Frank Edwards was an All-American 165-pounder for the Navy Wrestling Team. He has served in Iraq and now is based at Camp Pendleton outside of San Diego where he commands a platoon of snipers
By Jeremy O’Kasick - TWM Freelance Writer
In the Marine Corps, there is a saying, Once a Marine, always a Marine.
That certainly holds true for 1st Lieutenant Frank Edwards, a 2004 Naval Academy graduate and former All-American wrestler. But he also kicks in his own motto.
"Above all, I am a wrestler", says the 24-year-old Edwards. Before I identify myself as a Marine, or a surfer, or a man, I am a wrestler.
Beyond grappling and surfing, Lt. Edwards’ military expertise happens to be the stuff of warrior lore and action movie blockbusters. He is a sniper. In fact, he commands a platoon of snipers. Now stationed at Camp Pendleton outside of San Diego, he had previously been deployed to Iraq working alongside Iraqi soldiers as an advisor. Edwards will be the first to tell you that his job is all about Leatherneck grit. Just forget all about the Hollywood glamour.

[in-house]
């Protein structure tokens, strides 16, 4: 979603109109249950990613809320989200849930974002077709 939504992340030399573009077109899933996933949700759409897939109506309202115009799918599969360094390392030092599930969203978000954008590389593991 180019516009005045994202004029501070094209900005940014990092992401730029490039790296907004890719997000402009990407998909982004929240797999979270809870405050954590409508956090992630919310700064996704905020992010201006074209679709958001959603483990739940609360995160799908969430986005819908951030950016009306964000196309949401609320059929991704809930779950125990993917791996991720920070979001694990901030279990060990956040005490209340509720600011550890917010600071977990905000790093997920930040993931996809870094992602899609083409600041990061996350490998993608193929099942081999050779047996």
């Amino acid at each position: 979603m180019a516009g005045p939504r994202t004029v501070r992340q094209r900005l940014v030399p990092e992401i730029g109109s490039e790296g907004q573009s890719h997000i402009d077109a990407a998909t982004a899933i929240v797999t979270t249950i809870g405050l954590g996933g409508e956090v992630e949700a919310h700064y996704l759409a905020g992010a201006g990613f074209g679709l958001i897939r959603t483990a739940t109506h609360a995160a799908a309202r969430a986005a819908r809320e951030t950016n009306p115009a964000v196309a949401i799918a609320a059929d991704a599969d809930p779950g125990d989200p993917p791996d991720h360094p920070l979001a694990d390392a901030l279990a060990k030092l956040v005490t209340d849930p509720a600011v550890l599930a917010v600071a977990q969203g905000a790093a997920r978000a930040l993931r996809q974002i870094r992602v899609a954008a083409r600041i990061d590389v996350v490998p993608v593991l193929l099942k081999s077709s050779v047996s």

Edwards is just one example of the many former wrestlers serving in the military and in Iraq and Afghanistan. A recent class of Navy wrestlers alone sent 10 graduates into the Marines and another into the Navy Seals. Edwards notes that when he recruits for snipers, he often looks for people with backgrounds in wrestling.
"Wrestling is the founding block for many of us," Edwards says. You get that baseline of being mentally and physically tough. It gives you a solid work ethic that you can apply later on.
A Maryland native, Edwards wrestled at Sherwood High School before going on to become a Midshipman in Annapolis. He has several older relatives who served in both the Army and Navy. He noted that wrestling kept him focused throughout college.
"Academics did not always come easily to me," says Edwards, who placed 7th in the 2003 NCAA national tournament at 165 pounds. 'Wrestling kept me in it.'
Edwards, who was unseeded, opened the 2003 NCAA tournament with a 4-2 overtime win over eighth-seeded Noel Thompson of Hofstra. He then lost to Matt King of Edinboro, 8-2. He then defeated Bill Boeh of Duquesne, 8-0, Oscar Santiago of Purdue, 3-1, and Levi Prevost of Wyoming, 10-4, before losing to John Clark of Ohio State, 10-5.
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